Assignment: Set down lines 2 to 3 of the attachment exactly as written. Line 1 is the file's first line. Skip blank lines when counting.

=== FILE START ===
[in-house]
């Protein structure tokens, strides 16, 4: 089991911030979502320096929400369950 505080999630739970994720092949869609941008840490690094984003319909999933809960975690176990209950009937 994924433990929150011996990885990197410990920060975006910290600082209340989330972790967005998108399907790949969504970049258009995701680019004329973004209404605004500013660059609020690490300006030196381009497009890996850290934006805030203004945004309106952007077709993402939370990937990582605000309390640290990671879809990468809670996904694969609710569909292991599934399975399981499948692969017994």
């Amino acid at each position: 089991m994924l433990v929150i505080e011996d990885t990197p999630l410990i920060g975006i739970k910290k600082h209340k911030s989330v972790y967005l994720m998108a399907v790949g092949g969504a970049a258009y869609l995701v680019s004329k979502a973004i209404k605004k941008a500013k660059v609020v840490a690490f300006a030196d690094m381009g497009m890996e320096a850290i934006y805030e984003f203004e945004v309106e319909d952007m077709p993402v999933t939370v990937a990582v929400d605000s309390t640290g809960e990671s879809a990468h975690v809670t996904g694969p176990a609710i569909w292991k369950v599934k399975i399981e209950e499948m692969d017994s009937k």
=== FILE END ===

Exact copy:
């Protein structure tokens, strides 16, 4: 089991911030979502320096929400369950 505080999630739970994720092949869609941008840490690094984003319909999933809960975690176990209950009937 994924433990929150011996990885990197410990920060975006910290600082209340989330972790967005998108399907790949969504970049258009995701680019004329973004209404605004500013660059609020690490300006030196381009497009890996850290934006805030203004945004309106952007077709993402939370990937990582605000309390640290990671879809990468809670996904694969609710569909292991599934399975399981499948692969017994």
């Amino acid at each position: 089991m994924l433990v929150i505080e011996d990885t990197p999630l410990i920060g975006i739970k910290k600082h209340k911030s989330v972790y967005l994720m998108a399907v790949g092949g969504a970049a258009y869609l995701v680019s004329k979502a973004i209404k605004k941008a500013k660059v609020v840490a690490f300006a030196d690094m381009g497009m890996e320096a850290i934006y805030e984003f203004e945004v309106e319909d952007m077709p993402v999933t939370v990937a990582v929400d605000s309390t640290g809960e990671s879809a990468h975690v809670t996904g694969p176990a609710i569909w292991k369950v599934k399975i399981e209950e499948m692969d017994s009937k």